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Thread: Back pain in beginners who try to deadlift

  1. #1
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    Default Back pain in beginners who try to deadlift

    So i am currently teaching a friend to deadlift. I get him into correct position, back flat and its looking ok. But when he lifts he get a dull feeling or pain in the back. even though his lumbar spine stays flat. I had the same issue before myself. Untill i learned how to get enough air into my belly to stiffen up the trunk. But this takes a lot of time and practice to learn, and i wondered if you know a better way of doing it? And whats your experience with beginners who get back issues even though it looks like they are doing it correctly.

    We both grew up playing video games and didnt do any sports, so it may be a factor. But i was just wondering about tips and tricks for this kind of issues.

  2. #2
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    Air does not go into your belly, and my experience has been that people who deadlift correctly do not experience pain while deadlifting. So, I think that either he -- and by extension you -- are doing this incorrectly, or he has a pre-existing injury.

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  3. #3
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    I would not rule out the possibility that these guys do not know the difference between pain and discomfort given his own description that they have not trained before. With these types of trainees, I find that they often confuse discomfort or exertion that is inherent in producing a volitional force against the weight with pain.

  4. #4

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    Quote Originally Posted by v1kkedude View Post
    So i am currently teaching a friend to deadlift. I get him into correct position, back flat and its looking ok. But when he lifts he get a dull feeling or pain in the back. even though his lumbar spine stays flat. I had the same issue before myself. Untill i learned how to get enough air into my belly to stiffen up the trunk. But this takes a lot of time and practice to learn, and i wondered if you know a better way of doing it? And whats your experience with beginners who get back issues even though it looks like they are doing it correctly.

    We both grew up playing video games and didnt do any sports, so it may be a factor. But i was just wondering about tips and tricks for this kind of issues.
    Doesn't seem to me that you're qualified to evaluate anyone's form. Try posting a video of your friend deadlifting so the SS coaches can evaluate.

  5. #5

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    Quote Originally Posted by Walter Palmer View Post
    I would not rule out the possibility that these guys do not know the difference between pain and discomfort given his own description that they have not trained before. With these types of trainees, I find that they often confuse discomfort or exertion that is inherent in producing a volitional force against the weight with pain.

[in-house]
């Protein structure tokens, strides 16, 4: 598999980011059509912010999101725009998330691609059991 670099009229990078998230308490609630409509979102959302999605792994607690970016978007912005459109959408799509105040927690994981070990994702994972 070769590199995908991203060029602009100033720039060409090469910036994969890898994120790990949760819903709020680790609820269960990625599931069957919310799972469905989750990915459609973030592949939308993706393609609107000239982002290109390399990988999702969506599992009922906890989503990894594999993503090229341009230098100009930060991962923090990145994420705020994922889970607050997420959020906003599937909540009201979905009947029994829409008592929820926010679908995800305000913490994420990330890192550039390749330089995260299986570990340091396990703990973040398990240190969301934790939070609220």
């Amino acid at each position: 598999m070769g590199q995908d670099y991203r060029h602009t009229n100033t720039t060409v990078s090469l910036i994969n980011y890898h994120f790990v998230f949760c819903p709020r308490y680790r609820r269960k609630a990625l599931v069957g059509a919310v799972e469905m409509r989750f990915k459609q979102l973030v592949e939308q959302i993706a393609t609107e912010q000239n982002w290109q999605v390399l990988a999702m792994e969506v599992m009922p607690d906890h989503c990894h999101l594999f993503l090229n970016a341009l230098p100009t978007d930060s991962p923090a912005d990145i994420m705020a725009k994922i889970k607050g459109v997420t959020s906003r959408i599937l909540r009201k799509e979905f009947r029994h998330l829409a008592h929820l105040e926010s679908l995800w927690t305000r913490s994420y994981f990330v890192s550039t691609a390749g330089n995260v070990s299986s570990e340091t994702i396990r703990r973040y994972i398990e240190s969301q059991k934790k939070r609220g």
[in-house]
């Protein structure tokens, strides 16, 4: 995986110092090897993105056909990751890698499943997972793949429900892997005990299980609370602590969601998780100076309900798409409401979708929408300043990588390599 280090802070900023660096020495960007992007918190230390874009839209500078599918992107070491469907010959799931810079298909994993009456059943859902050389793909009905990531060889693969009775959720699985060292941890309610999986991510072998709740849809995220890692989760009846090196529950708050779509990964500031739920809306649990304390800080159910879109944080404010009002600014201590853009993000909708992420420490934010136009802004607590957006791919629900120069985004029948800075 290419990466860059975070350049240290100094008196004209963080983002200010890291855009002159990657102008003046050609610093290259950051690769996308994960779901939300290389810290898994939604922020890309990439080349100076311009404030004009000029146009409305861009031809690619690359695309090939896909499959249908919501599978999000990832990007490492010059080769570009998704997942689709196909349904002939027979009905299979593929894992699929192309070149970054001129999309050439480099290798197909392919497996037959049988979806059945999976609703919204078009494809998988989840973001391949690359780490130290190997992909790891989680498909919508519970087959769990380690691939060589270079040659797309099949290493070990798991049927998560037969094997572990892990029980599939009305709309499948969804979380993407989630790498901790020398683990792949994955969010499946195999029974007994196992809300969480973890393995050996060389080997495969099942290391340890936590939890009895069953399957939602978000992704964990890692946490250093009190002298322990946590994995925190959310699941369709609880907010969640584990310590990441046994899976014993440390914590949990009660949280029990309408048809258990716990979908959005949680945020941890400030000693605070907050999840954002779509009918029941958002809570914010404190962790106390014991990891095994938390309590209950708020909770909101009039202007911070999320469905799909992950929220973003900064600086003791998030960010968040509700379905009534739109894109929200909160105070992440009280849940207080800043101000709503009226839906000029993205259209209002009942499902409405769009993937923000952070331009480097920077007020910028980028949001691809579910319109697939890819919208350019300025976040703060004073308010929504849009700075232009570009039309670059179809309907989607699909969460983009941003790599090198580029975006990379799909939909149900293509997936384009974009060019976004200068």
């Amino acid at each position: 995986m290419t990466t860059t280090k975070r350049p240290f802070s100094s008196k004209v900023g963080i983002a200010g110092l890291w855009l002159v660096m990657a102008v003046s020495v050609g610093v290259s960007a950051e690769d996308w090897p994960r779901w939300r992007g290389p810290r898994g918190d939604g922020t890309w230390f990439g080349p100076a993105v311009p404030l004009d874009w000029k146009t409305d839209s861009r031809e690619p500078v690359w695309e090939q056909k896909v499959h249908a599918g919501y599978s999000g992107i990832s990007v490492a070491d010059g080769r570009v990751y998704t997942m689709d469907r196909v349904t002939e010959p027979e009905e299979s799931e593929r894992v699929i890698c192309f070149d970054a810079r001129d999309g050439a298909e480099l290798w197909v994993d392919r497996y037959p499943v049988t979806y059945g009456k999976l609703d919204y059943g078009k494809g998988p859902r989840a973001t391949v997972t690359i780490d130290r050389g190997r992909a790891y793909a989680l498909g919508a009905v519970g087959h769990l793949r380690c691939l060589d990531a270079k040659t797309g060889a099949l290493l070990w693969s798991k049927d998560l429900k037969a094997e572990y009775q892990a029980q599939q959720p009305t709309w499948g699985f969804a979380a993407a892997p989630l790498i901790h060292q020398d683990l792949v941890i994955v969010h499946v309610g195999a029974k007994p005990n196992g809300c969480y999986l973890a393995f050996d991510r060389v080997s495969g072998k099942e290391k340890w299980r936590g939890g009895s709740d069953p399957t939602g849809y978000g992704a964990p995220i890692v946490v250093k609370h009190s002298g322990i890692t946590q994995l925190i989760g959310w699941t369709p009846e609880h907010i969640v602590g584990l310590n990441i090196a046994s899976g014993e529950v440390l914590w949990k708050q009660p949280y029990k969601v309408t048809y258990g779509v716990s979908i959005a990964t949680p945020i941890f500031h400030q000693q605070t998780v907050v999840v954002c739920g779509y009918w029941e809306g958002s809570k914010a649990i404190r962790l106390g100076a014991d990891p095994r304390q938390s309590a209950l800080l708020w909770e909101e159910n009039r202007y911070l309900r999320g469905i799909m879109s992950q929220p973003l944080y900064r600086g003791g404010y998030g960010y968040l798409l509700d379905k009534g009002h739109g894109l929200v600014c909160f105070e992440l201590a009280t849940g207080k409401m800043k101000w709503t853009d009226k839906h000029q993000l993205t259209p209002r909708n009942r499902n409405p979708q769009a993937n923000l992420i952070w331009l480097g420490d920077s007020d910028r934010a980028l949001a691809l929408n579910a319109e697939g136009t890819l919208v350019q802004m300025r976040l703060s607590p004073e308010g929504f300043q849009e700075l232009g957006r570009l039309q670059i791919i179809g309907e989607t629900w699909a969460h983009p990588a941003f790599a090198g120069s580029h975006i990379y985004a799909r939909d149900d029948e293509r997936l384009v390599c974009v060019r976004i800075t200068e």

Mr. Palmer wins the Forum for this week.

  6. #6

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    Quote Originally Posted by Walter Palmer View Post
    I would not rule out the possibility that these guys do not know the difference between pain and discomfort given his own description that they have not trained before. With these types of trainees, I find that they often confuse discomfort or exertion that is inherent in producing a volitional force against the weight with pain.
    As a trainer, how do you determine this?

  7. #7
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    Quote Originally Posted by Frankie View Post
    As a trainer, how do you determine this?
    By looking the individual directly into the eyes and asking them what they are hoping to accomplish by training.
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  8. #8
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    Quote Originally Posted by Frankie View Post
    As a trainer, how do you determine this?
    Here are some ways that I assess for this issue...

    Observation of correct form to eliminate technique areas that can cause pain. Titrating the weights up to determine their reaction at light, medium, and heavier weights. Assessing how they perceive pain in other movements, e.g. do they find all exertions to feel like a "dull" pain? Interviewing them about any injury history or medical issues. Assessing their level of motivation.

  9. #9

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    When I first started, I wasn't really able to differentiate soreness/discomfort from actual pain. It sounds stupid in hindsight but at the time I was legitimately convinced I was in pain. It wasn't until I had my first real injury that I realized the sensations I had been experiencing while lifting were completely normal and part of the process

  10. #10
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    Have him do barbell rollouts so he understands the true meaning of pain.

    Seriously though, my back pain while deadlifting disappeared after 2 weeks once I started doing rollouts.

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